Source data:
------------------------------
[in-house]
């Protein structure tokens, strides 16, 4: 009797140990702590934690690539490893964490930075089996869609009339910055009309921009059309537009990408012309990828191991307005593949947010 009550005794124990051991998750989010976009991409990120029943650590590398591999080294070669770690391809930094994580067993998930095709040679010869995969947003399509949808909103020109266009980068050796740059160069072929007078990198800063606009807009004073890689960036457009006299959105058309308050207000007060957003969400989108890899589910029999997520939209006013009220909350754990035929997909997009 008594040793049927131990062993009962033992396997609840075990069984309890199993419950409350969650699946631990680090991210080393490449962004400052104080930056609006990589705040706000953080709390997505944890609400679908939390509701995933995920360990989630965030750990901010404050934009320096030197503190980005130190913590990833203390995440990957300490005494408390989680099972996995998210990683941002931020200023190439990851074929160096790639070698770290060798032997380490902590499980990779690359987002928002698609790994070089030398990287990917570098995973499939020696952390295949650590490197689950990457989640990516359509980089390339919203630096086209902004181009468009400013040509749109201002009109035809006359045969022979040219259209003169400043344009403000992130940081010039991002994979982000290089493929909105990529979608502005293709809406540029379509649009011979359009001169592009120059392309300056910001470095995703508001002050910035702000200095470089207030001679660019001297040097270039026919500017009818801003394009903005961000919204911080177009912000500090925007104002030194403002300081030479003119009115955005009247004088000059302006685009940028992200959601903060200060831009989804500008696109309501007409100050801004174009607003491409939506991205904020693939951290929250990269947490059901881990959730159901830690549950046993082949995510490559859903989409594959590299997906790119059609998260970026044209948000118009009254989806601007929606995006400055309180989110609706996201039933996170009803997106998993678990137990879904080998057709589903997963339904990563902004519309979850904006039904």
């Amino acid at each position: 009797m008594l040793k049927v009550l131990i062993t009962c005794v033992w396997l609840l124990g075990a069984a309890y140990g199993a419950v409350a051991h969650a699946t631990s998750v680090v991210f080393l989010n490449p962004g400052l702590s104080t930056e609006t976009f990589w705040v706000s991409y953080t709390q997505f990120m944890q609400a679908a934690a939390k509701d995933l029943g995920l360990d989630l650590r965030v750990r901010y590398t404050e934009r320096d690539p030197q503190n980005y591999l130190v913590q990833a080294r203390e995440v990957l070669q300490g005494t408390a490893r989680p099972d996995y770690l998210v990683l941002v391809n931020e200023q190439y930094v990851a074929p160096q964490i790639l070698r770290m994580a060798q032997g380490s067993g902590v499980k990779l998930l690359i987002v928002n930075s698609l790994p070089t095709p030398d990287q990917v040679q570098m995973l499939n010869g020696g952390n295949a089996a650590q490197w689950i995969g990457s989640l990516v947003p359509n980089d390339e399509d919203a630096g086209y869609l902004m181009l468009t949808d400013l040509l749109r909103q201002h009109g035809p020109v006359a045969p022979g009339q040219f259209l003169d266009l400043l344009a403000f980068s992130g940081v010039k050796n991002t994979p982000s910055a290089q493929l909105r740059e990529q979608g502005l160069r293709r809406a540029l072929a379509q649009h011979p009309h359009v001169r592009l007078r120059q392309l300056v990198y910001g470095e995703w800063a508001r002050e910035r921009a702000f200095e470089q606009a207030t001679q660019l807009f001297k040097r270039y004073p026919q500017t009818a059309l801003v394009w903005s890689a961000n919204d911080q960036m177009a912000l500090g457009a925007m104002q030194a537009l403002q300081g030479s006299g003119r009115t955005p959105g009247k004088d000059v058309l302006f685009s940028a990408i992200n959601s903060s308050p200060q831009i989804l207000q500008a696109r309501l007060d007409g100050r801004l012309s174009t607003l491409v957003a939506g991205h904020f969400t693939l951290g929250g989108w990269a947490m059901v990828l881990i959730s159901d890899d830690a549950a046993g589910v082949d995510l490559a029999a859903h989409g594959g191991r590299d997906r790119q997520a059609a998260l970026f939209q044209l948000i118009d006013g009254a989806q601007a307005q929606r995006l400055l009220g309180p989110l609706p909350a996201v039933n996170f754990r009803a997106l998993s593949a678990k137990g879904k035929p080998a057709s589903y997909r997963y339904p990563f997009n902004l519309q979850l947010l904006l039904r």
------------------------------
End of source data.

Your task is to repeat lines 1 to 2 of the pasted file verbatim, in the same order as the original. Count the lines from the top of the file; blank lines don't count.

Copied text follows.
[in-house]
């Protein structure tokens, strides 16, 4: 009797140990702590934690690539490893964490930075089996869609009339910055009309921009059309537009990408012309990828191991307005593949947010 009550005794124990051991998750989010976009991409990120029943650590590398591999080294070669770690391809930094994580067993998930095709040679010869995969947003399509949808909103020109266009980068050796740059160069072929007078990198800063606009807009004073890689960036457009006299959105058309308050207000007060957003969400989108890899589910029999997520939209006013009220909350754990035929997909997009 008594040793049927131990062993009962033992396997609840075990069984309890199993419950409350969650699946631990680090991210080393490449962004400052104080930056609006990589705040706000953080709390997505944890609400679908939390509701995933995920360990989630965030750990901010404050934009320096030197503190980005130190913590990833203390995440990957300490005494408390989680099972996995998210990683941002931020200023190439990851074929160096790639070698770290060798032997380490902590499980990779690359987002928002698609790994070089030398990287990917570098995973499939020696952390295949650590490197689950990457989640990516359509980089390339919203630096086209902004181009468009400013040509749109201002009109035809006359045969022979040219259209003169400043344009403000992130940081010039991002994979982000290089493929909105990529979608502005293709809406540029379509649009011979359009001169592009120059392309300056910001470095995703508001002050910035702000200095470089207030001679660019001297040097270039026919500017009818801003394009903005961000919204911080177009912000500090925007104002030194403002300081030479003119009115955005009247004088000059302006685009940028992200959601903060200060831009989804500008696109309501007409100050801004174009607003491409939506991205904020693939951290929250990269947490059901881990959730159901830690549950046993082949995510490559859903989409594959590299997906790119059609998260970026044209948000118009009254989806601007929606995006400055309180989110609706996201039933996170009803997106998993678990137990879904080998057709589903997963339904990563902004519309979850904006039904």